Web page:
by Marialaina Abbene '13, biological sciences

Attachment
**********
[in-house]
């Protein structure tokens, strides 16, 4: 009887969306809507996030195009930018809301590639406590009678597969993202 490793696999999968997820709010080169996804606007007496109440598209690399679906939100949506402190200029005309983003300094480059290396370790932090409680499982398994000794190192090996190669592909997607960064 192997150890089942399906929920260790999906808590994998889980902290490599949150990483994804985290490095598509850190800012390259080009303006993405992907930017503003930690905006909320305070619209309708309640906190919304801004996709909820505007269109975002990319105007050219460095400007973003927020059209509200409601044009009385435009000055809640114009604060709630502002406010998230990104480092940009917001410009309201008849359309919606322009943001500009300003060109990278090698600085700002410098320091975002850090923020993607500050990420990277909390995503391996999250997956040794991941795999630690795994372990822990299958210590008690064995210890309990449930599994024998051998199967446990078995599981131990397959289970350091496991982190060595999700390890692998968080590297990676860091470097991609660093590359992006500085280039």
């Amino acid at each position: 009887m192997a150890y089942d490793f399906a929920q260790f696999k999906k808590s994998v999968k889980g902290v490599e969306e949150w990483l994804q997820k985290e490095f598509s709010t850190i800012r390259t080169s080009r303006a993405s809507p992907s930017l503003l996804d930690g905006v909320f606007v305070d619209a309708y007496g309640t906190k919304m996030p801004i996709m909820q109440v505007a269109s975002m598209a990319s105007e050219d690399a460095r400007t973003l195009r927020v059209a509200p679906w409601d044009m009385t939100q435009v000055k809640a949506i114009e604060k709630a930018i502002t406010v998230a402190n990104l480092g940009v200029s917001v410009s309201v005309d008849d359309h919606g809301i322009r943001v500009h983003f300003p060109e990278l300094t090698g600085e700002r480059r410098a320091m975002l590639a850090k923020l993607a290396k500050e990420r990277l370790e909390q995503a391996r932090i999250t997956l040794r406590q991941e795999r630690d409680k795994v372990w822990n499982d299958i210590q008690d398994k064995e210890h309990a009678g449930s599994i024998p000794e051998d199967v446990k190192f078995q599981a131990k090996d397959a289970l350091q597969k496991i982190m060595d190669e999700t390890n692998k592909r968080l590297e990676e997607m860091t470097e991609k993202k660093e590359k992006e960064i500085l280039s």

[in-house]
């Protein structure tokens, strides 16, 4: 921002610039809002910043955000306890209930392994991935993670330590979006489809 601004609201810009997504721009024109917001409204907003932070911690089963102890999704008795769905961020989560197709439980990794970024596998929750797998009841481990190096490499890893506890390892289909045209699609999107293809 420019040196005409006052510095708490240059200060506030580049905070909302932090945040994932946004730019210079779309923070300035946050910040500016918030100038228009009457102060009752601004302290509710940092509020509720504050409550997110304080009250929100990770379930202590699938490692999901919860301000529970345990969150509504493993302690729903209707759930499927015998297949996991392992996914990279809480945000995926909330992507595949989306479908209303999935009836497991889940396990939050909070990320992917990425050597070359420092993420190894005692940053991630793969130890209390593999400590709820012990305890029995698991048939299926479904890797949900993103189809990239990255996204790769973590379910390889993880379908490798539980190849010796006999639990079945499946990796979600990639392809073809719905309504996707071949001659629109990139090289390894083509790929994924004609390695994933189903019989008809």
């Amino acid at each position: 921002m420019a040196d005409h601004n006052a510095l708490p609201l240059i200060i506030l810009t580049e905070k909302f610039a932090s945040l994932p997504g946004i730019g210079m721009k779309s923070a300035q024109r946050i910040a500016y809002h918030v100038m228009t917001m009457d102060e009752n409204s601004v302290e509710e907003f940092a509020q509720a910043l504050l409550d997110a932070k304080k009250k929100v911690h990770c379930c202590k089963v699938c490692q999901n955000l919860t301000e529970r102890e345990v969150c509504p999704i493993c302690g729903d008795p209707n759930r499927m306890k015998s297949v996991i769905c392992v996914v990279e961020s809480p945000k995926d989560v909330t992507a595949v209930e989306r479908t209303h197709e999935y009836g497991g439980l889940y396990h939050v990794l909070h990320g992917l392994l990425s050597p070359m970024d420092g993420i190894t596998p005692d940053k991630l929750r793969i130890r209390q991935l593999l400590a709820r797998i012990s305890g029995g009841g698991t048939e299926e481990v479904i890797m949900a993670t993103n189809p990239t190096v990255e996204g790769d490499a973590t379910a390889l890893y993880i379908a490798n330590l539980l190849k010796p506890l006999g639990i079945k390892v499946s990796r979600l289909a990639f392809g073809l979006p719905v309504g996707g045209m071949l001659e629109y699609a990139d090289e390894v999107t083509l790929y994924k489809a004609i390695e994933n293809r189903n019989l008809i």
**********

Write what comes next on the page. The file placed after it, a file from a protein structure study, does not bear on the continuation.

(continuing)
"Elliot Hospital, Elliot hospital, AMR 2 coming to you with a status 1 patient how do you copy?" "This is Elliot Hospital, go ahead AMR." "Coming to you with a trauma activation for a patient involved in a high speed MVA. Patient was unrestrained, driver found outside the vehicle with multiple injuries, rapid pulse with shallow respirations. Currently has a GCS of 3, in full spine precautions, IV established with fluids wide open, working on a second line, Vitals as follows" ... "2-3 minutes out any questions or additional orders?" "No questions, Trauma Room 1 on arrival Elliot out." "ALS 2 clear, Thank you" The Emergency room sprang to life, the PA [Physician Assistant] I was shadowing looked at me with one simple question "want to go in?". I nodded emphatically as she got up from her seat to immediately offer her assistance to the trauma surgeon preparing in Trauma Room 1. An ER that had otherwise been quiet at two thirty in the morning, suddenly became a hub of action, all centered around one room. I stood behind the red tape line on the floor, hands in my pockets, afraid to get in anyone’s way. Even if I was in the way, I'm not sure anybody noticed me there. Everyone walked right by me with such calm determination, as if this was just any other day of work; and, I suppose for them it was. The patient arrived and was transferred onto the bed. The players in the room all knew their part. The choreography of the moment was profound, each person moving from place to place as if pulled by strings. The truth is there are a lot of very good reasons for why I decided to go to PA school. More autonomy, the ability to use the knowledge I gained from being a medical assistant, the ability to touch people and help them every day, not to mention a stable career field and a million other very logical and legitimate reasons. All this aside, that moment in the ER is when I knew for sure that I was on the right path. Amongst the chaos there was a level of intensity and organization that I have never seen before. From the doctor at the head of the bed trying to establish an airway, to the nurse wrapping the patient in warming blankets and attempting to get a pulse-ox at the foot of the bed, every person in that room had a job to do. I yearned to be part of that, a part of the struggle to save a life, to be part of that fight. I would like to say that this story had a happy ending, that the patient made it, and like in a sitcom, I was there to watch her get wheeled out of the ER to the loving embrace of her family members. Instead I saw her whisked up to CT once she was stable enough to send. It wasn't until the next day, while watching the news, that I learned her injuries had resulted in her death. I won't say that didn't affect me, or stop me in my tracks for a brief moment, but there was a definite solace in the fact that I knew with one-hundred percent certainty that all of the people in the trauma room that night had done absolutely everything that could be done for her. Our lives are made up of little moments like these, where we can see with crystal clarity what the meaning behind them is. Moments when we know with absolute certainty that we are in the right place at the right time. What do you think makes a person whole? I think it is the ability to recognize how profound these little moments are, and to take them with us. The sum of these parts is what I believe makes us whole. Without this experience at my job shadow I would never have known how deep my desire to be a PA ran. Even seven years ago when I completed my medical assisting program and decided to continue on for my bachelors, I couldn’t have told you why I wanted to do this. Why I wanted to work full-time, go to school part-time at night, and spend hundreds of thousands of dollars on an education, all while raising a child as a single mom, was an enigma to my family, friends, and sometimes even myself. This desire to become a PA took on a life of its own, evolving and changing as it grew. At first it was about the challenge, the studying and late nights were a thrill, but once I was working as a Medical Assistant this morphed into a real love of helping others; watching patients who were once in pain on a daily basis walk out the door from their last follow-up visit was undeniably gratifying. All this considered nothing compared to my experiences in the ER that night, or equally in the OR on occasion. I was given the fortunate opportunity to shadow two PA’s who are both extremely knowledgeable, but that is not even their strong suit. They both knew how to talk to patients, a skill that I think is possibly the most difficult to refine and the most vital in the medical profession. On multiple occasions I watched both PA’s go into a patient’s room and change the tone with just a few words. A patient who required a pelvic exam after a possible miscarriage was put at ease by my supervisor Lauren Fournier, PA-C. The fears of another patient, who was confused about why he required a nasogastric tube after surgery, were alleviated by my OR supervisor Megan DeSantis PA-C, who explained to the patient in simple terms why he required this device. This ability to teach patient’s without causing more fear, or distress is something I have worked on for years as a Medical Assistant, but until this job shadow was never able to watch others do. This requirement to watch quietly and learn was priceless. I am so pleased that UNH Manchester requires this capstone project as part of the Biology program. This experience was and will continue to be a valuable part of not only my experience here as a student, but also going forward in my application to PA school, and eventually in my own career. I can never say enough about how well prepared I was for graduation, and I owe quite a lot of gratitude for the format of my senior year. *** Marialaina Abbene graduated from the biological science program at UNH Manchester in December 2013.